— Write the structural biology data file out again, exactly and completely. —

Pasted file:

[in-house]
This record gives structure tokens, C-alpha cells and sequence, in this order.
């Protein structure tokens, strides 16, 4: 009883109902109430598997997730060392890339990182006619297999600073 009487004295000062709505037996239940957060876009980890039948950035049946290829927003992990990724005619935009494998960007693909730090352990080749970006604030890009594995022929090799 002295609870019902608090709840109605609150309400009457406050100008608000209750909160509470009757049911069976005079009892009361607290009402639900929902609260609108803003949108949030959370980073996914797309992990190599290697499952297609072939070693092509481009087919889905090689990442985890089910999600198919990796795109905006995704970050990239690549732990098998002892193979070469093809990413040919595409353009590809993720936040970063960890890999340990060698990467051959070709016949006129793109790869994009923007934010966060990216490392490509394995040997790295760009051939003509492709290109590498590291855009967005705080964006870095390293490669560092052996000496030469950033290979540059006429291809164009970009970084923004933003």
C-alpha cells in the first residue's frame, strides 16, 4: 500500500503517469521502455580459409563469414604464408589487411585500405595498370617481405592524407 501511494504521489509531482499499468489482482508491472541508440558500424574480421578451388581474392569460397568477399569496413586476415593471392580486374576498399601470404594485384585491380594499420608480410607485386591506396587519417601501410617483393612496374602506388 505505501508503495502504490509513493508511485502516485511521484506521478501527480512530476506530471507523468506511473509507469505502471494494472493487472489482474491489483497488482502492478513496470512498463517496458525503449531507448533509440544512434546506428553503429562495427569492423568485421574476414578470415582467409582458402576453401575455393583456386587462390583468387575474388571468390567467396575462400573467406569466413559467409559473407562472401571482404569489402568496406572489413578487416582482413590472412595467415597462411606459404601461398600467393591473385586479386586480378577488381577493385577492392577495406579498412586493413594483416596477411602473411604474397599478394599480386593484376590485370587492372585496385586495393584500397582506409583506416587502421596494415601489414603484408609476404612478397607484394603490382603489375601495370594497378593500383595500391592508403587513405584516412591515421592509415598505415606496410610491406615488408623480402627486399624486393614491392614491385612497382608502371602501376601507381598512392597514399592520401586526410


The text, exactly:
[in-house]
This record gives structure tokens, C-alpha cells and sequence, in this order.
């Protein structure tokens, strides 16, 4: 009883109902109430598997997730060392890339990182006619297999600073 009487004295000062709505037996239940957060876009980890039948950035049946290829927003992990990724005619935009494998960007693909730090352990080749970006604030890009594995022929090799 002295609870019902608090709840109605609150309400009457406050100008608000209750909160509470009757049911069976005079009892009361607290009402639900929902609260609108803003949108949030959370980073996914797309992990190599290697499952297609072939070693092509481009087919889905090689990442985890089910999600198919990796795109905006995704970050990239690549732990098998002892193979070469093809990413040919595409353009590809993720936040970063960890890999340990060698990467051959070709016949006129793109790869994009923007934010966060990216490392490509394995040997790295760009051939003509492709290109590498590291855009967005705080964006870095390293490669560092052996000496030469950033290979540059006429291809164009970009970084923004933003």
C-alpha cells in the first residue's frame, strides 16, 4: 500500500503517469521502455580459409563469414604464408589487411585500405595498370617481405592524407 501511494504521489509531482499499468489482482508491472541508440558500424574480421578451388581474392569460397568477399569496413586476415593471392580486374576498399601470404594485384585491380594499420608480410607485386591506396587519417601501410617483393612496374602506388 505505501508503495502504490509513493508511485502516485511521484506521478501527480512530476506530471507523468506511473509507469505502471494494472493487472489482474491489483497488482502492478513496470512498463517496458525503449531507448533509440544512434546506428553503429562495427569492423568485421574476414578470415582467409582458402576453401575455393583456386587462390583468387575474388571468390567467396575462400573467406569466413559467409559473407562472401571482404569489402568496406572489413578487416582482413590472412595467415597462411606459404601461398600467393591473385586479386586480378577488381577493385577492392577495406579498412586493413594483416596477411602473411604474397599478394599480386593484376590485370587492372585496385586495393584500397582506409583506416587502421596494415601489414603484408609476404612478397607484394603490382603489375601495370594497378593500383595500391592508403587513405584516412591515421592509415598505415606496410610491406615488408623480402627486399624486393614491392614491385612497382608502371602501376601507381598512392597514399592520401586526410